“When we told him what it was worth, the air in the room turned electric,” auctioneer Knut Knutson of Uppsala Auction House (Uppsala Auktionskammare) told The Local.
The owner, “an ordinary Swede”, had been oblivious to what he had hanging on his wall for almost a decade.
The painting, which had been left to him by his wife when she passed away, turned out to be a work of Russian master Ivan Aivazovsky dating back to 1858. Its name was “The Battle of Bomarsund”.
The improbable story began when the elderly man who was moving house decided he had some stuff to get rid of.
He got in contact with a small Stockholm auction house and sent a few boxes over to them, including a large canvas his wife had left him when she passed away in 2002, which would be too large for the walls of his new home.
On a note he had written: “Will you accept these things? Sell what you can and leave the rest to the Red Cross!”
The painting was put out for auction on the net with a starting price of 8,000-10,000 kronor.
However, when the activity around the painting exceeded expectations, the head of the auction house decided it might be best to seek expert advice.
They then turned to Uppsala Auction House, known for selling a lot of Russian objects in recent years.
“When we got the email we almost exploded with excitement. We realised, of course, that if this was a genuine Aivazovsky it would be a painting worth millions”, Knutson said.
Knutson and his team contacted their own specialists, who in their turn contacted the world’s foremost specialist on Aivazovsky.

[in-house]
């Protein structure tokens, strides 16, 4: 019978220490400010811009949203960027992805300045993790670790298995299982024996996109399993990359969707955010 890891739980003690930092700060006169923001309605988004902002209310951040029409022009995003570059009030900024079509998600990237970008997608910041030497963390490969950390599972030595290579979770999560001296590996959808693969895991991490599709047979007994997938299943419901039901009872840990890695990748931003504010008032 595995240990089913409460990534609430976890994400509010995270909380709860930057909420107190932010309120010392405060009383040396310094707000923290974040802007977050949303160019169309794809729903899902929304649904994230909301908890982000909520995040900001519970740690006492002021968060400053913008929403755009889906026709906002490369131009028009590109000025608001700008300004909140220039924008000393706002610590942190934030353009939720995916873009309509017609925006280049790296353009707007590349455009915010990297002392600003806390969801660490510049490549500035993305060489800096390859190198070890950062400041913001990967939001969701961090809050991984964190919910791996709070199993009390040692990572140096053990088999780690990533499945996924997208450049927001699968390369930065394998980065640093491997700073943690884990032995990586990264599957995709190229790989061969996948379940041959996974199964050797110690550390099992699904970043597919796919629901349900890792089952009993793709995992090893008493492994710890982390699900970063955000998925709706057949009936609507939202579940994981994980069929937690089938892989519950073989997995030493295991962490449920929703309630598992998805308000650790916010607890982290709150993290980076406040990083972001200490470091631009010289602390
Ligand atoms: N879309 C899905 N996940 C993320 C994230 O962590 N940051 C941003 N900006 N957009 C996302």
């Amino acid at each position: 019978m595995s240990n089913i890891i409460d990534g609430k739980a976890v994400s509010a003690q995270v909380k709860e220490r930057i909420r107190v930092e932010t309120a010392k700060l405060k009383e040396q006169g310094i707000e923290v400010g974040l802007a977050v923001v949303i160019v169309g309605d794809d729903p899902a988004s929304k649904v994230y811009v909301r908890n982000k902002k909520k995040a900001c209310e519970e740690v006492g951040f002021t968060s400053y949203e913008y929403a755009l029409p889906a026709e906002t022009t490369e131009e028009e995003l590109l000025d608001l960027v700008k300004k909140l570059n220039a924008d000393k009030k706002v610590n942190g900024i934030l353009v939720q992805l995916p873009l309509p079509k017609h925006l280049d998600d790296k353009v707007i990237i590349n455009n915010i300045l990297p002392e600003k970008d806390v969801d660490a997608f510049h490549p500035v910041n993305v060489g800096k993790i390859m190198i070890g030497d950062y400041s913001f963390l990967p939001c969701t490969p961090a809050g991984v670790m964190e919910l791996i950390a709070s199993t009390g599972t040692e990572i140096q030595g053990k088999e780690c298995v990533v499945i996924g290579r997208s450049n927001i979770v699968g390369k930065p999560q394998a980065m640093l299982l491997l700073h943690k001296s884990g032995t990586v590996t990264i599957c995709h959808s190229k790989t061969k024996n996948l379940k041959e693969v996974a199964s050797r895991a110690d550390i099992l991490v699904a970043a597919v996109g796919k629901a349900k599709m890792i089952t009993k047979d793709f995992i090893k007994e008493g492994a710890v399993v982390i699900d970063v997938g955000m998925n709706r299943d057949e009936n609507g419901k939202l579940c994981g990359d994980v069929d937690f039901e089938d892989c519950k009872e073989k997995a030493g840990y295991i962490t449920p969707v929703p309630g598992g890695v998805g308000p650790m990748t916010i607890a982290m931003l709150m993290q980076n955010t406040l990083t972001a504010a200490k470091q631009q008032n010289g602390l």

The outcome was that the painting was authenticated as a genuine work of the Russian master.
Meanwhile, the owner knew that the painting had been transferred to Uppsala but was unaware of the developments regarding its origins.
Knutson decided that this wasn’t something to be told over the phone and instead headed out to see the owner in person.
Knutson informed the owner that the painting was by one of Russia’s great national artists, and that the starting price therefore would be a bit higher than it had originally been set by the Stockholm auction house.
Knutson started saying: “We are thinking of a starting price of five or six…” when the owner interrupted him saying “surely, you don’t mean five or six hundred thousand do you?”
When Knutson then answered: “No, actually I mean five or six million…”, the atmosphere in the room turned “electric”, according to Knutson.
“It was one of those moments when you wish you had a camera and could film what happened. He stood up, and then sat back down again saying ‘You are jesting, you can’t really mean that’,” Knutson said.
The painting was subsequently catalogued and marketed, mainly in Russia. On Tuesday it sold at Uppsala Auction House for a staggering 7.6 million kronor to a Russian collector.
While Knutson has worked in the business for many years and traveled the country up and down as part of the Swedish version of the Antiques Roadshow television show, Tuesday’s sale was one of the most exciting points in his career.
“I have been working in this business since 1980 and I have seen a lot, but this amazingly unlikely story easily takes the cake,” he said.
According to Knutson, the owner, who started out as a lumberjack and got an education through correspondence courses, still finds it hard to believe what has happened.
“He is very happy and completely overwhelmed, but he won’t quite believe it until he can see the money in his account,” Knutson told The Local.